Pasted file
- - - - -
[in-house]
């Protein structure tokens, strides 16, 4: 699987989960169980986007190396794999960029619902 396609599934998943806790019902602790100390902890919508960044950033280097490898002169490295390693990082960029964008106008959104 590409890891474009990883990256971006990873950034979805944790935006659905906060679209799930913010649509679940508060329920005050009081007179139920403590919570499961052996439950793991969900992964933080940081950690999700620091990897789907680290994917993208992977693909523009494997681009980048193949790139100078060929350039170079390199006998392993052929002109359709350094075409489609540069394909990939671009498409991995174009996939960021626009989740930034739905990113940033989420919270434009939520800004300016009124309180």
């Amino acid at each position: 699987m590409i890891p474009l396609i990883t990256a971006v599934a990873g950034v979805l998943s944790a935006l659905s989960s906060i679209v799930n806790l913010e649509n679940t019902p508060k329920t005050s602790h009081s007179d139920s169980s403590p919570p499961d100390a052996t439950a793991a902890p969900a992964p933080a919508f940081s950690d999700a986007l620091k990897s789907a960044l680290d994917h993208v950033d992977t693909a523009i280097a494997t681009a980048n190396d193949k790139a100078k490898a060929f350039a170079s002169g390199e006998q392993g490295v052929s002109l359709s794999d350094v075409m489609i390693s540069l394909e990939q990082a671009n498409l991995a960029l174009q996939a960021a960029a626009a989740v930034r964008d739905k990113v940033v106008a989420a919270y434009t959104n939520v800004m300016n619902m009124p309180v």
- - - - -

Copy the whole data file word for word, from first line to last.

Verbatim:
[in-house]
């Protein structure tokens, strides 16, 4: 699987989960169980986007190396794999960029619902 396609599934998943806790019902602790100390902890919508960044950033280097490898002169490295390693990082960029964008106008959104 590409890891474009990883990256971006990873950034979805944790935006659905906060679209799930913010649509679940508060329920005050009081007179139920403590919570499961052996439950793991969900992964933080940081950690999700620091990897789907680290994917993208992977693909523009494997681009980048193949790139100078060929350039170079390199006998392993052929002109359709350094075409489609540069394909990939671009498409991995174009996939960021626009989740930034739905990113940033989420919270434009939520800004300016009124309180």
């Amino acid at each position: 699987m590409i890891p474009l396609i990883t990256a971006v599934a990873g950034v979805l998943s944790a935006l659905s989960s906060i679209v799930n806790l913010e649509n679940t019902p508060k329920t005050s602790h009081s007179d139920s169980s403590p919570p499961d100390a052996t439950a793991a902890p969900a992964p933080a919508f940081s950690d999700a986007l620091k990897s789907a960044l680290d994917h993208v950033d992977t693909a523009i280097a494997t681009a980048n190396d193949k790139a100078k490898a060929f350039a170079s002169g390199e006998q392993g490295v052929s002109l359709s794999d350094v075409m489609i390693s540069l394909e990939q990082a671009n498409l991995a960029l174009q996939a960021a960029a626009a989740v930034r964008d739905k990113v940033v106008a989420a919270y434009t959104n939520v800004m300016n619902m009124p309180v």